All I’m saying is that I think people have had enough. When I walked through, I called it a war zone, on Monday morning, I was mad. I was upset at the beginning, but I was mad because I said this is not the city we live in. I said I’ll do everything in my power to deal with this issue.
Rob Ford is angry. He seems to be angry a lot, actually. That's a big part of why he got elected, because Toronto voters were angry, too. They wanted decisive action of some kind and Rob Ford was the only one providing a black-and-white solution. Problem is, as we've learned, there wasn't much substance behind that solution. Rob Ford is a one-off kind of guy; hit one problem, doesn't matter the consequence, then hit the next. It's all very reactionary.
In this, Rob Ford is like the little boy throwing the starfish back into the ocean; he might not be able to save every starfish on the beach, but he can pat himself on the back for saving that one. Problem is, that very same starfish will get washed back onto the shore and die along with all the others that were ignored. You can only solve the problem if you look at it from a structural perspective; what causes all these starfish to wash up on the shore in the first place?
We can get mad at Rob Ford, or Dalton McGuinty, or Stephen Harper, but they're really just starfish, too. Voting them in on narrow mandates and then voting them out for working on those mandates might be emotionally satisfying, but it doesn't solve anything; in fact, it allows the problems to worsen. These aren't one-off challenges; there are no quick fixes. You can't fix a broken system with little tweaks.
What's needed is systematic, structural change. Every single facet of our governance structure needs revisited. You can't solve gun crime, for instance, without addressing education, poverty, healthcare, employment access, taxation, etc. They're all interconnected. People get really stuck in their own, narrow views, though; some will say gun crime is an immigrant problem, or a poor parenting problem, or a poverty problem. They demand limited resources get spent on their niche area of focus and not in fields they see as frivolous. How can you manage sweeping changes in a representative democracy where people put their own ideologies first?
The answer is, you can't. There are only two ways out; one is through dictatorship, where one person calls all the shots regardless of the views of the people. That's where we're headed right now, as politics at all levels has increasingly sought to consolidate power in one person and their inner circle. To facilitate this process, information is becoming more tightly controlled; a lack of information for comprehension results in more emotional reaction. We've seen why this is a problematic trend; people get very angry very fast when they feel they have zero say in their fate, don't trust the people at the top and don't much know what's going on big-picture. They will eventually decide to take back control of their fate by force, enforcing their own interests through any means necessary - which is what's happening with the pisolitzation of Toronto.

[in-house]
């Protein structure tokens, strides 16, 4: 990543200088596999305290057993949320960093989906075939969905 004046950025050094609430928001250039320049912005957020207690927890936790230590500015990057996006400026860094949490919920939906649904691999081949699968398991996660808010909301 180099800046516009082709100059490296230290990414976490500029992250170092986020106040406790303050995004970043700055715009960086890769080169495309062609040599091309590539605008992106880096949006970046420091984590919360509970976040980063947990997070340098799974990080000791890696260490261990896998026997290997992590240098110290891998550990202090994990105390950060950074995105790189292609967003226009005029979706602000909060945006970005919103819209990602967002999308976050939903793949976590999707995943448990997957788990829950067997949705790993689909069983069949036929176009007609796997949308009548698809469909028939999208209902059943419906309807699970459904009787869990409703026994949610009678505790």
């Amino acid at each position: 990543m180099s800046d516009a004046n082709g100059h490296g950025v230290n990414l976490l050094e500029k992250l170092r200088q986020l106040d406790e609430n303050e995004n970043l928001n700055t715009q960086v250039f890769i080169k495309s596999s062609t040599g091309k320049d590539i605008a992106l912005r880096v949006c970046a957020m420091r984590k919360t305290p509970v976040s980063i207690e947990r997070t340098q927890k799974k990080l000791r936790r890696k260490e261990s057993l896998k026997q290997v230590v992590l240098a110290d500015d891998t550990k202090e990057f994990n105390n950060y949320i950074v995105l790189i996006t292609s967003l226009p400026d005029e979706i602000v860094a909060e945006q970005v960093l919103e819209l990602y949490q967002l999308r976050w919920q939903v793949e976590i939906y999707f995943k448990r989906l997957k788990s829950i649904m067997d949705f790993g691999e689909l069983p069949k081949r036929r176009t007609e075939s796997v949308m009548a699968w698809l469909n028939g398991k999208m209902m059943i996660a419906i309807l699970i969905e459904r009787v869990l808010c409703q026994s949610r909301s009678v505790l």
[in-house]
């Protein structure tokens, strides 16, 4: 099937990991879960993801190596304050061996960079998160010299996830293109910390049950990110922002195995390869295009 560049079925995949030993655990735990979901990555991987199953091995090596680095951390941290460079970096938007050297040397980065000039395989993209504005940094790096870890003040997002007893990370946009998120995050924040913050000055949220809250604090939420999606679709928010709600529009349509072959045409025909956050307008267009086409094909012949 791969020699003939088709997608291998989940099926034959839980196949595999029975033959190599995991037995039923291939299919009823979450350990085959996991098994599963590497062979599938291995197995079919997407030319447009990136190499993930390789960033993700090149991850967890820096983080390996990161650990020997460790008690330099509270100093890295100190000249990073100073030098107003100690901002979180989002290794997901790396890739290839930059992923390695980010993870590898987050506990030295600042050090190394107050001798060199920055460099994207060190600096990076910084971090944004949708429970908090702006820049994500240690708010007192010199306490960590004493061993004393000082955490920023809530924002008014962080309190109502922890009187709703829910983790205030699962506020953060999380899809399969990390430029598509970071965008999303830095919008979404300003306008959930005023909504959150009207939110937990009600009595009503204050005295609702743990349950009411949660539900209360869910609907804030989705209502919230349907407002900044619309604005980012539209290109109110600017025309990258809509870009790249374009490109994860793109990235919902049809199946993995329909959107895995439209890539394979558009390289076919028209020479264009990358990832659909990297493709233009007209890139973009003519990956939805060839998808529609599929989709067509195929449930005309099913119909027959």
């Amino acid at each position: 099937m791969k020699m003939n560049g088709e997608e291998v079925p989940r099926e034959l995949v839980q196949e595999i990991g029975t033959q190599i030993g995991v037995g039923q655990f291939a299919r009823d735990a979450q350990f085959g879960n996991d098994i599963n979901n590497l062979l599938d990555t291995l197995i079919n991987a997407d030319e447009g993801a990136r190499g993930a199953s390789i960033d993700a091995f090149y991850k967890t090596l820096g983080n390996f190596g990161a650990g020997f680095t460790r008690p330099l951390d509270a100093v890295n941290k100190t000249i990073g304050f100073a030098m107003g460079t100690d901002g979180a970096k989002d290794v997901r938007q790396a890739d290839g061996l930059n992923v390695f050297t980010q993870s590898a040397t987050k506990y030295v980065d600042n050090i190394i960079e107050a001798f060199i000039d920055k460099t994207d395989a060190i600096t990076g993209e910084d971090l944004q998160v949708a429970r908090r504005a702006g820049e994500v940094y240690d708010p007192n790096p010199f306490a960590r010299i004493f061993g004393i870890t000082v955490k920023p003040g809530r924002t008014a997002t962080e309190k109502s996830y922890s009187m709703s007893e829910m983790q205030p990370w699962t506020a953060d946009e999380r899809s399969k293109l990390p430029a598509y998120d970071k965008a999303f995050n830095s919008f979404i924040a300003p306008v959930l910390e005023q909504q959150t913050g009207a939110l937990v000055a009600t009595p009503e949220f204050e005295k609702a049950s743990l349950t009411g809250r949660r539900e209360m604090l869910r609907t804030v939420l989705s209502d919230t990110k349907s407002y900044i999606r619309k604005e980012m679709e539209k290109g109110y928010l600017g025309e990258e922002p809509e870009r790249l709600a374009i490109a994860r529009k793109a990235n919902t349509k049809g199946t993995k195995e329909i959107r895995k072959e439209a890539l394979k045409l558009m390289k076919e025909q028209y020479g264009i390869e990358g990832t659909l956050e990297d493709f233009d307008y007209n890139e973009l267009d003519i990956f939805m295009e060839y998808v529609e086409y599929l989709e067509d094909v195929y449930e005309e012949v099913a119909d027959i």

Answer number two is the most challenging but ultimately, only sustainable one; we stop being intransigent, start looking out for collective (not selfish) interests and embrace this little concept of moving forward together. That means not focusing on validation for your own views, but constantly challenging them to see where there's room for improvement. It means not looking to invalidate the views of others, either, but deconstructing down to points of commonality. Believe me, they're always there. From that shared ground, compromise can be achieved. How do we put the views of others before ourselves, though? How do we trust the other? We do it by taking a long, uncomfortable look inwards and re-evaluating the confabulated notions of identity which we wrap ourselves up in, like a banner or a blanket.
We've come so far in our social journey - chiefdoms, empires, republics, parliamentary democracies, etc. It's always about empowering the people to collaborate strategically on building a better world of us all. We can only do that when we do it strategically, consciously.
History points us in that direction. It'll happen; the only question is how long it will take us to learn the basic lesson of "live together, die alone" before we get there.
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